I emigrated from Berkshire to Phelps, Ontario county, in 1796, and purchased land upon Flint Creek, where I remained until 1805. In that year, Mr. Wadsworth's handbills had reached Berkshire, offering to exchange wild lands for farms, and had induced by brother Samuel to come and see the country. I accompanied him to what was then West Pulteney. We found it a densely and heavily timbered wilderness; the only occupants, other than wild beasts, John Smith and his surveying party, their camp located on the stream near my present residence. We explored the township, and were pleased with it. During the next winter, I selected for myself, my present location, and for my brother, the site of the present village of Churchville. In March, 1806, I removed my family from Phelps to my new location, expecting that I had a house ready for them, as I had contracted for the building of one; but on arriving, we found ourselves houseless. William Parker, Samuel Shepherd and Amasa Frost, had preceded me a few days, with their families, and were occupants of the surveyors' camp, where myself and family were hospitably admitted as joint occupants; and a crowded household we had - 28 of us altogether - all in one small cabin. We called it the "Hotel," and that gave the name to the stream upon the banks of which it stood. Isaac, Elisha and David Farwell, then of "Springfield," now Wheatland, hearing that I was houseless, generously came and helped me erect one. We put up the body of it in one day; had it ready to move into on the fourth day. The floor was of split basswood, the roof of cedar shingles; no boards were used in its construction; I was farther indebted to Elisha Farwell for a few nails. I had now fairly commenced a pioneer life, a small specimen of which I had already witnessed, and been a part of, in Phelps.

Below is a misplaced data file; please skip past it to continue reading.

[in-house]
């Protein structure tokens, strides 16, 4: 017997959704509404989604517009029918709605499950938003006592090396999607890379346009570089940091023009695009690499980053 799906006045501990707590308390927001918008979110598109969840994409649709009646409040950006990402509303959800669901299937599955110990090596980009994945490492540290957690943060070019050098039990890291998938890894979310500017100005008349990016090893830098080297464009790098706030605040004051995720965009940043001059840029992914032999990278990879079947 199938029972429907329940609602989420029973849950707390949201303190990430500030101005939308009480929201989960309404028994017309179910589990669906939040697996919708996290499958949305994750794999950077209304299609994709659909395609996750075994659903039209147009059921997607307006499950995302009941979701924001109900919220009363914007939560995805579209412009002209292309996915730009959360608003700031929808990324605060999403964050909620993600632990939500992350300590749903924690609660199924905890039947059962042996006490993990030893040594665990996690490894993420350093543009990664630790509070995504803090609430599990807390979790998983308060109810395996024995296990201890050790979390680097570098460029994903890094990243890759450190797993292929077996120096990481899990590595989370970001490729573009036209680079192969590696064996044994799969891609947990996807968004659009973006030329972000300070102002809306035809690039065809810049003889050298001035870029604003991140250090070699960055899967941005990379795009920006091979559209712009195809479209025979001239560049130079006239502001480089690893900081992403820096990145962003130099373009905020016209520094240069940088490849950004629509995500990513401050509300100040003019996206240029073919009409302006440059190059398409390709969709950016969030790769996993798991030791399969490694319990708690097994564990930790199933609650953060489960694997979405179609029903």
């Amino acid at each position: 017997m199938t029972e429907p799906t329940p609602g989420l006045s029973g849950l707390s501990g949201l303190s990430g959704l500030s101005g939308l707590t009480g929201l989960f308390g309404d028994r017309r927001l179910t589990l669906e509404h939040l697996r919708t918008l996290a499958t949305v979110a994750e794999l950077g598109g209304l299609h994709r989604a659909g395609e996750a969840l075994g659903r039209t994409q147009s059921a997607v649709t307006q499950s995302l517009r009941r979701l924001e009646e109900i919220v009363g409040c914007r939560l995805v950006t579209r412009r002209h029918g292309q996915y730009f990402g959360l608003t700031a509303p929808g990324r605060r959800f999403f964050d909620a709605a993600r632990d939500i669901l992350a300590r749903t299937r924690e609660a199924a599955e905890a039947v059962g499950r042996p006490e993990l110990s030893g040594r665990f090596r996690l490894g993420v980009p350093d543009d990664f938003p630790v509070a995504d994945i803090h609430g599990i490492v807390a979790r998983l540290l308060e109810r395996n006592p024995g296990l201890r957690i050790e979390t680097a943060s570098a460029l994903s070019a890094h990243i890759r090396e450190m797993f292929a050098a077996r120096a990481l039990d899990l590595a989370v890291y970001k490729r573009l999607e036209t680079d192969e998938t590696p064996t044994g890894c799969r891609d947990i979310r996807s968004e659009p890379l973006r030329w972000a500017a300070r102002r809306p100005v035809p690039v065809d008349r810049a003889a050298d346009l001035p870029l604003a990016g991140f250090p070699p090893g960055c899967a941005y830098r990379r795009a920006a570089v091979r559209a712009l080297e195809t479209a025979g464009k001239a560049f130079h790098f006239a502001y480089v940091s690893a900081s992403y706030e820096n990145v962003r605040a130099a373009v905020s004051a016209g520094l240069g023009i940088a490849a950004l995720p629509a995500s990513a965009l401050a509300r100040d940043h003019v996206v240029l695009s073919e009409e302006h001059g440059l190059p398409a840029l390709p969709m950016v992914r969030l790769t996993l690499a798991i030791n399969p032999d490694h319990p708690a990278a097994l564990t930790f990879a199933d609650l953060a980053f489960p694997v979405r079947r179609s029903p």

All of us who located in the spring of 1806, raised small patches of summer crops. In the fall of that year. I had fifty acres cleared, which I sowed to wheat. I had got in debt in clearing land and in building, and though I had an excellent crop of wheat, it was difficult to pay debts with it; it would not command money. 1 exchanged some of it for labor, with new corners. In 1808, I took wheat to Canandaigua: there was no price and no sale for it there; no exchanging of it for store trade. I removed it to Geneva, at a cost of 12½ cents per bushel, and paid a debt I owed there for a barrel of whiskey with it; the wheat finally netting me 12½ cents per bushel, or one gallon of whiskey for six bushels of wheat. We could get some store trade at Guernsey's store in Lima, in an early day, for wheat. The first cash market was at Charlotte; price, 31 cents per bushel. In the cold season of 1810, when summer crops were generally destroyed throughout the country, there was an excellent wheat crop in Rigs. In the fall, I sold my whole crop to Bond and Hatch, Rochester, for $2 per bushel; and after that, some of my neighbors sold their crops for $2.50 per bushel.